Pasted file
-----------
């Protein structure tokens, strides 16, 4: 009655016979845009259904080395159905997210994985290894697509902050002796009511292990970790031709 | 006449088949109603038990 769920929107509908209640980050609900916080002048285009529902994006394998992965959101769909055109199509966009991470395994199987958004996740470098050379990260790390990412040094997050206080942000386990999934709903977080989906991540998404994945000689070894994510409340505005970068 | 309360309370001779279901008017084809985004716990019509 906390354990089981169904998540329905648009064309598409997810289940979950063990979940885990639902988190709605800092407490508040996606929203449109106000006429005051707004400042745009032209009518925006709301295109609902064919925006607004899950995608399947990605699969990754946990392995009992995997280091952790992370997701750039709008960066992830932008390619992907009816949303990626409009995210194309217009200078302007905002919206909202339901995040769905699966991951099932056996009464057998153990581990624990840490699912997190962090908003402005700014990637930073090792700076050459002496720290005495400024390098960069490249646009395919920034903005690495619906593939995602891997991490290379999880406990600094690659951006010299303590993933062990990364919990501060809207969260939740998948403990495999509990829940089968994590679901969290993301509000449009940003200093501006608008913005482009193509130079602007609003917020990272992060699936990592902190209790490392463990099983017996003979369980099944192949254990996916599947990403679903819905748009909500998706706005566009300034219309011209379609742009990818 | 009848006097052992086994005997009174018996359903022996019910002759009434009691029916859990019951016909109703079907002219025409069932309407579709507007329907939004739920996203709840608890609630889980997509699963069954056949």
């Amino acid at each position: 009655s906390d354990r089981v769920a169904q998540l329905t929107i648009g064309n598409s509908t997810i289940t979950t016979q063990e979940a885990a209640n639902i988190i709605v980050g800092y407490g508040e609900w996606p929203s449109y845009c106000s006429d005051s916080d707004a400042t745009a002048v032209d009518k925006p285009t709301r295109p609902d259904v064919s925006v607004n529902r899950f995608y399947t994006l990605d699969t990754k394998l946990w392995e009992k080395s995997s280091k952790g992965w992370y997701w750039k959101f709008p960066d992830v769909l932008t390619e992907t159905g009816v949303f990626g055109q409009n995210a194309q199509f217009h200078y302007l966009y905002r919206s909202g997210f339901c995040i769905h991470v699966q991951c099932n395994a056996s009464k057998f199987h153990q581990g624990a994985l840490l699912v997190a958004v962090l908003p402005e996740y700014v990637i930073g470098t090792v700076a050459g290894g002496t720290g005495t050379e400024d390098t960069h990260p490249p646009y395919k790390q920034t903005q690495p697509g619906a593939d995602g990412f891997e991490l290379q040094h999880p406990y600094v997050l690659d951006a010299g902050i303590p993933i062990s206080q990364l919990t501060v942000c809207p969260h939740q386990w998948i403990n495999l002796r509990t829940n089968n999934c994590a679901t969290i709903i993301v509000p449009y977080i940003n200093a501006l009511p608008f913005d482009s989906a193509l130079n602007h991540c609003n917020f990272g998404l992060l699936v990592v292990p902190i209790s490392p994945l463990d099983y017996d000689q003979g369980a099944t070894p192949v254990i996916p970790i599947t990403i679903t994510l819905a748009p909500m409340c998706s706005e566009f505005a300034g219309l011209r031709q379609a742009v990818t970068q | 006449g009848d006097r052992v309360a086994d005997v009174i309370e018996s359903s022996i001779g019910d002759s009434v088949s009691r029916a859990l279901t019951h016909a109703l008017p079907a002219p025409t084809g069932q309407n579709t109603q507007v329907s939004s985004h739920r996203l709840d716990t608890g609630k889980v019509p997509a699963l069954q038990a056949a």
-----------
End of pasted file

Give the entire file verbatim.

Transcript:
């Protein structure tokens, strides 16, 4: 009655016979845009259904080395159905997210994985290894697509902050002796009511292990970790031709 | 006449088949109603038990 769920929107509908209640980050609900916080002048285009529902994006394998992965959101769909055109199509966009991470395994199987958004996740470098050379990260790390990412040094997050206080942000386990999934709903977080989906991540998404994945000689070894994510409340505005970068 | 309360309370001779279901008017084809985004716990019509 906390354990089981169904998540329905648009064309598409997810289940979950063990979940885990639902988190709605800092407490508040996606929203449109106000006429005051707004400042745009032209009518925006709301295109609902064919925006607004899950995608399947990605699969990754946990392995009992995997280091952790992370997701750039709008960066992830932008390619992907009816949303990626409009995210194309217009200078302007905002919206909202339901995040769905699966991951099932056996009464057998153990581990624990840490699912997190962090908003402005700014990637930073090792700076050459002496720290005495400024390098960069490249646009395919920034903005690495619906593939995602891997991490290379999880406990600094690659951006010299303590993933062990990364919990501060809207969260939740998948403990495999509990829940089968994590679901969290993301509000449009940003200093501006608008913005482009193509130079602007609003917020990272992060699936990592902190209790490392463990099983017996003979369980099944192949254990996916599947990403679903819905748009909500998706706005566009300034219309011209379609742009990818 | 009848006097052992086994005997009174018996359903022996019910002759009434009691029916859990019951016909109703079907002219025409069932309407579709507007329907939004739920996203709840608890609630889980997509699963069954056949």
């Amino acid at each position: 009655s906390d354990r089981v769920a169904q998540l329905t929107i648009g064309n598409s509908t997810i289940t979950t016979q063990e979940a885990a209640n639902i988190i709605v980050g800092y407490g508040e609900w996606p929203s449109y845009c106000s006429d005051s916080d707004a400042t745009a002048v032209d009518k925006p285009t709301r295109p609902d259904v064919s925006v607004n529902r899950f995608y399947t994006l990605d699969t990754k394998l946990w392995e009992k080395s995997s280091k952790g992965w992370y997701w750039k959101f709008p960066d992830v769909l932008t390619e992907t159905g009816v949303f990626g055109q409009n995210a194309q199509f217009h200078y302007l966009y905002r919206s909202g997210f339901c995040i769905h991470v699966q991951c099932n395994a056996s009464k057998f199987h153990q581990g624990a994985l840490l699912v997190a958004v962090l908003p402005e996740y700014v990637i930073g470098t090792v700076a050459g290894g002496t720290g005495t050379e400024d390098t960069h990260p490249p646009y395919k790390q920034t903005q690495p697509g619906a593939d995602g990412f891997e991490l290379q040094h999880p406990y600094v997050l690659d951006a010299g902050i303590p993933i062990s206080q990364l919990t501060v942000c809207p969260h939740q386990w998948i403990n495999l002796r509990t829940n089968n999934c994590a679901t969290i709903i993301v509000p449009y977080i940003n200093a501006l009511p608008f913005d482009s989906a193509l130079n602007h991540c609003n917020f990272g998404l992060l699936v990592v292990p902190i209790s490392p994945l463990d099983y017996d000689q003979g369980a099944t070894p192949v254990i996916p970790i599947t990403i679903t994510l819905a748009p909500m409340c998706s706005e566009f505005a300034g219309l011209r031709q379609a742009v990818t970068q | 006449g009848d006097r052992v309360a086994d005997v009174i309370e018996s359903s022996i001779g019910d002759s009434v088949s009691r029916a859990l279901t019951h016909a109703l008017p079907a002219p025409t084809g069932q309407n579709t109603q507007v329907s939004s985004h739920r996203l709840d716990t608890g609630k889980v019509p997509a699963l069954q038990a056949a």